A U.S. district judge in Michigan has ruled against a federal ban on female genital mutilation, arguing that Congress overstepped its constitutional authority in passing the 1996 law.
According to the New York Times, Judge Bernard Friedman ruled on Tuesday that Congress had violated the commerce clause of the Constitution by enacting the ban, and that only individual states have the constitutional power to outlaw female genital mutilation. He wrote in his ruling that “[a]s despicable as this practice may be, it is essentially a criminal assault,” and “’local criminal activity’” and therefore outside of federal regulation.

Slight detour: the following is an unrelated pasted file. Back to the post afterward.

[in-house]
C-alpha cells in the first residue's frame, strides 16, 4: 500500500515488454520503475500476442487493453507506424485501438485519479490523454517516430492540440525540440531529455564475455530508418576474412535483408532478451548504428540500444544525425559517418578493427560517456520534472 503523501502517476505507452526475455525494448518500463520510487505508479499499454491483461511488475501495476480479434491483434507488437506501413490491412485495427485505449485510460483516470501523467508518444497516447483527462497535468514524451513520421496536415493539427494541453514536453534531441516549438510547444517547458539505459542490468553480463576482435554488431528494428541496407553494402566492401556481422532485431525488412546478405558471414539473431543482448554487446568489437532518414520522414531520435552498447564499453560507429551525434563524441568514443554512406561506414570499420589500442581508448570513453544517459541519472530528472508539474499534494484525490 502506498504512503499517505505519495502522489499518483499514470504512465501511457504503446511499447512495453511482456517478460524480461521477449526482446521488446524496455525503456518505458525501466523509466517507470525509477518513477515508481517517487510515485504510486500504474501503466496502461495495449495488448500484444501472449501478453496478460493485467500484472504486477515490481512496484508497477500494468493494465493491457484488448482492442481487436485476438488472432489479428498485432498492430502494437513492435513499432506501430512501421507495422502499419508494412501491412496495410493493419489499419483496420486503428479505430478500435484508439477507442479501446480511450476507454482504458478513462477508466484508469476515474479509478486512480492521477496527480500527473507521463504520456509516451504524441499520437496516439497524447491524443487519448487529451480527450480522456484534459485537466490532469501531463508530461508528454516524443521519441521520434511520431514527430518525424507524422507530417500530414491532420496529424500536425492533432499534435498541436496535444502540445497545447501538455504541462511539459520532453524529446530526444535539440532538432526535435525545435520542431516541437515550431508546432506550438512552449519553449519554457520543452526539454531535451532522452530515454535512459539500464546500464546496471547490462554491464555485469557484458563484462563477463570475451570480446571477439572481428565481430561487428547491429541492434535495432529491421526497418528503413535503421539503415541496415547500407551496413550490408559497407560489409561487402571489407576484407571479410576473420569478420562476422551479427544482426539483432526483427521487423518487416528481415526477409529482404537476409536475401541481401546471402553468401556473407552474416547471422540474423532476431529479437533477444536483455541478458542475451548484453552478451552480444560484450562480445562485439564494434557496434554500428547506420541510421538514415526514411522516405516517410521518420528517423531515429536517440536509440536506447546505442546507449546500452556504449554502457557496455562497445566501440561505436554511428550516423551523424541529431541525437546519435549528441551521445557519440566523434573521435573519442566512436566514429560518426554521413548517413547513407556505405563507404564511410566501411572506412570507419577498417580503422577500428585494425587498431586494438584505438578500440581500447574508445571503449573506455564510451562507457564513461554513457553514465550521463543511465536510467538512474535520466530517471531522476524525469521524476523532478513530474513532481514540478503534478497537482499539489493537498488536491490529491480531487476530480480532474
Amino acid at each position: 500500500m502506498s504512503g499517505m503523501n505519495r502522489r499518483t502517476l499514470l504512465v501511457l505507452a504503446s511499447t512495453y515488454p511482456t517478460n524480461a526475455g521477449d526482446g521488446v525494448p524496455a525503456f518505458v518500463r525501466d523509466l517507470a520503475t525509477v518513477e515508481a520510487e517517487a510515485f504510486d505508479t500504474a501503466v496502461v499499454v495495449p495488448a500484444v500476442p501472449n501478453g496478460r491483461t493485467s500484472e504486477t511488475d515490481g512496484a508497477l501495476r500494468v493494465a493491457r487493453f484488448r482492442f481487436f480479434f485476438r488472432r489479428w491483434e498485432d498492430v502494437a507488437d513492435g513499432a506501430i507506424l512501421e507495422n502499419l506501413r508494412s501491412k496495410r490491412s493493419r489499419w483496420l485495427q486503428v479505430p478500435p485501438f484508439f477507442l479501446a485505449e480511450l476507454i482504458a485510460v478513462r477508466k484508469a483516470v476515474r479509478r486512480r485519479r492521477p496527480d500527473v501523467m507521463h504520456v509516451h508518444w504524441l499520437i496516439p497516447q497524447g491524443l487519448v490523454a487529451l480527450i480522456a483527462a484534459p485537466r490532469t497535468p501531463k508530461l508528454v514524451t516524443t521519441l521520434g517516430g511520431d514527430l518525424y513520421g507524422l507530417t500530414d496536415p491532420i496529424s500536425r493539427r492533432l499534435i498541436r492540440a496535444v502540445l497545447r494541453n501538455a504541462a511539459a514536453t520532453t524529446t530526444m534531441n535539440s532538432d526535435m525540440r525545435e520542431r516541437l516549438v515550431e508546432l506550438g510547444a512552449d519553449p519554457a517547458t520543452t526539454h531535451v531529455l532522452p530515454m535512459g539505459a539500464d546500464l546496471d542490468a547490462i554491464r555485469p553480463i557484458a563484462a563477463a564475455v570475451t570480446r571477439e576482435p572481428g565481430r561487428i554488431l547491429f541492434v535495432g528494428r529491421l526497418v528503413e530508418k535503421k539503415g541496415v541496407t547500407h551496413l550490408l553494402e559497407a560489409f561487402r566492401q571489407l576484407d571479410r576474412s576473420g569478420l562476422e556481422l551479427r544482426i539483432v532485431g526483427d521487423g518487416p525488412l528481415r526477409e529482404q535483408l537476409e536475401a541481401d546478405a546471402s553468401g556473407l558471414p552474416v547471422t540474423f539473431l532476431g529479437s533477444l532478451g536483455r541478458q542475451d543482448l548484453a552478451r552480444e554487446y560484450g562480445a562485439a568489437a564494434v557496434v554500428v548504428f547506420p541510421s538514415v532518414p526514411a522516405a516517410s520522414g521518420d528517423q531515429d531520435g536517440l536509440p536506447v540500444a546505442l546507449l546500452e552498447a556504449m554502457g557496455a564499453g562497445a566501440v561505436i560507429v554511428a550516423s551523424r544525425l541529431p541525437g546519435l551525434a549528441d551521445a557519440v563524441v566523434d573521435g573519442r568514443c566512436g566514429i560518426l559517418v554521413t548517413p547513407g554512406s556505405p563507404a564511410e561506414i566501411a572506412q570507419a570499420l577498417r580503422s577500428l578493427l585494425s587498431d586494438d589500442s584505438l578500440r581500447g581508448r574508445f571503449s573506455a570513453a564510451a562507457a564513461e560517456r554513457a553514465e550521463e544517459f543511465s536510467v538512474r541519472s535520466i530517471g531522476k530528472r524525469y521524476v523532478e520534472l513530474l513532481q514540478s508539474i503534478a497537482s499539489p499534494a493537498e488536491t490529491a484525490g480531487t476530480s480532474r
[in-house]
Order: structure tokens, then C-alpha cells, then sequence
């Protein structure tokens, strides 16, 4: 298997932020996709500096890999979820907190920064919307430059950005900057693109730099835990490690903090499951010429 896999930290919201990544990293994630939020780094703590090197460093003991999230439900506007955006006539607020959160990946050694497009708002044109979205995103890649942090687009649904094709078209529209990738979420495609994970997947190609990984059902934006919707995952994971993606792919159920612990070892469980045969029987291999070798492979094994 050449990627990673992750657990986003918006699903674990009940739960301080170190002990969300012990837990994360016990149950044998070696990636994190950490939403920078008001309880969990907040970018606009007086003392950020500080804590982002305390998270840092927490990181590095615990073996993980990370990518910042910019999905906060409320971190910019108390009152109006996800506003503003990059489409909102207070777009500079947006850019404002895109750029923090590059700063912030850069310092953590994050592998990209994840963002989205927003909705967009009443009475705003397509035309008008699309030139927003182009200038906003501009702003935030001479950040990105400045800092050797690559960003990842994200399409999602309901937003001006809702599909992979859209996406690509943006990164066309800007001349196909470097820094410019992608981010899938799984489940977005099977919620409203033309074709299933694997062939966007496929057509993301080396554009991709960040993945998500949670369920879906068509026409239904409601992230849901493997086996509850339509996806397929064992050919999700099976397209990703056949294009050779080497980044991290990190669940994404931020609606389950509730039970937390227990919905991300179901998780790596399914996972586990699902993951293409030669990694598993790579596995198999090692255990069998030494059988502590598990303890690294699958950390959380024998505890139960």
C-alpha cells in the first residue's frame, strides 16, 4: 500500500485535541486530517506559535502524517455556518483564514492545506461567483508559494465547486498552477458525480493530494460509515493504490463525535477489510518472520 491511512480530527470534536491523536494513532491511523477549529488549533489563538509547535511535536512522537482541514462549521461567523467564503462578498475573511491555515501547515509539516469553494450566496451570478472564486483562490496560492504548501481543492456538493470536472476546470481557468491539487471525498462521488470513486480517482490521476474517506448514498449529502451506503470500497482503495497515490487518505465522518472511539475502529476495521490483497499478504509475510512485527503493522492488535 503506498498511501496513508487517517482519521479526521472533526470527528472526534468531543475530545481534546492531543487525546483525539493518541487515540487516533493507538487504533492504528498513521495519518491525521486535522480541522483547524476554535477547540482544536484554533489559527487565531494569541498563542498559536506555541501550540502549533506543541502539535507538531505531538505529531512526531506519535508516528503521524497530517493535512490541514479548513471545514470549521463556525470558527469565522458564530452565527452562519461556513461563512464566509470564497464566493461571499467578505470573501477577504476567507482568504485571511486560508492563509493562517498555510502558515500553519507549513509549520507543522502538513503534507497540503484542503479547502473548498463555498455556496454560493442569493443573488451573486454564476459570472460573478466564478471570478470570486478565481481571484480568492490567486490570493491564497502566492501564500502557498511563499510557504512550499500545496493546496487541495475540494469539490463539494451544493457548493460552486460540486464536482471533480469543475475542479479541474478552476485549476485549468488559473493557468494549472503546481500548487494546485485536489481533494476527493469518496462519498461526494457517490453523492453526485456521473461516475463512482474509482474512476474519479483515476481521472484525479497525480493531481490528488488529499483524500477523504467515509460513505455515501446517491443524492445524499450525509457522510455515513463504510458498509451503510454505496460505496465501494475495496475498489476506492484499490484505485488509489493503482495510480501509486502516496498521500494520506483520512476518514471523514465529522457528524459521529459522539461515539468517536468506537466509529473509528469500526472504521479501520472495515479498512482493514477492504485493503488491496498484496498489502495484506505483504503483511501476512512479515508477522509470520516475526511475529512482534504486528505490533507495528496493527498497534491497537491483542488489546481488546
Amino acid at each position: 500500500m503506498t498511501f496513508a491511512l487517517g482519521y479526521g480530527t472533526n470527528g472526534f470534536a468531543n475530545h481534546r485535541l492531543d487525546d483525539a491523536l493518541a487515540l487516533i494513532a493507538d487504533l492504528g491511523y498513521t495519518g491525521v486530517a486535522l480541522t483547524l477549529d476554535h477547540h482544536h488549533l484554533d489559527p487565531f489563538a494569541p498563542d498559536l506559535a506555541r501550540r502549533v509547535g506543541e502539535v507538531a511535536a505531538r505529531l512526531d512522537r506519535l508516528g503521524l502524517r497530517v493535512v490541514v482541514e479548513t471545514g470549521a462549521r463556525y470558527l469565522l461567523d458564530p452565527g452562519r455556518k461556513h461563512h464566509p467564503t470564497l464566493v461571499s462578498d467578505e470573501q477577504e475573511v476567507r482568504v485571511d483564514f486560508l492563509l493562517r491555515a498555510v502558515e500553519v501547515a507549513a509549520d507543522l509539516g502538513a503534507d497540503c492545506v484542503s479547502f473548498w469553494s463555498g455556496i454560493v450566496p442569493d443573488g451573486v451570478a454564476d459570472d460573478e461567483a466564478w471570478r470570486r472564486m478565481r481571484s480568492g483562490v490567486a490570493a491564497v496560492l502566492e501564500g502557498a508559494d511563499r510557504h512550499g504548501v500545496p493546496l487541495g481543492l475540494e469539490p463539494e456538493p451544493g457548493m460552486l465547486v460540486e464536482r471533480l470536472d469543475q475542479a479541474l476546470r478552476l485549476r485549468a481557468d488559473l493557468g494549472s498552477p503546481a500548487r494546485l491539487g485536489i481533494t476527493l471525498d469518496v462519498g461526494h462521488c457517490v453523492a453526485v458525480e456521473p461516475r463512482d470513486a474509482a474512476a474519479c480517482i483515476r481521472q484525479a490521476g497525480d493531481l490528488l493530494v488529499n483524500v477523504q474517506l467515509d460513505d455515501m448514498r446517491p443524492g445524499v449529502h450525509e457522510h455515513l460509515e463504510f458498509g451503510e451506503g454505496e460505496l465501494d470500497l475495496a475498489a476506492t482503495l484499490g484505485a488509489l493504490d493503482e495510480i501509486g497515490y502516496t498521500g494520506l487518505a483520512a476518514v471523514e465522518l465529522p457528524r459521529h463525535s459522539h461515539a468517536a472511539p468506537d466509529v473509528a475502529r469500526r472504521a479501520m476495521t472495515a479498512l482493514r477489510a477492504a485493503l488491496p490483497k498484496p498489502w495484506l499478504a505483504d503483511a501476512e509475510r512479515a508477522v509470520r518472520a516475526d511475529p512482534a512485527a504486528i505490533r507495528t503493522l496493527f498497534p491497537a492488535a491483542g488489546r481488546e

Friedman’s ruling came about in a case against Jumana Nagarwala, a doctor from outside of Detroit who is accused of cutting the genitals of nine girls ages 7 to 13. Another doctor, internist Fakhruddin Attar, was also implicated in the case, as were four parents who allegedly brought their daughters to Nagarwala to be cut. Friedman’s ruling dismissed the main charges against Nagarwala.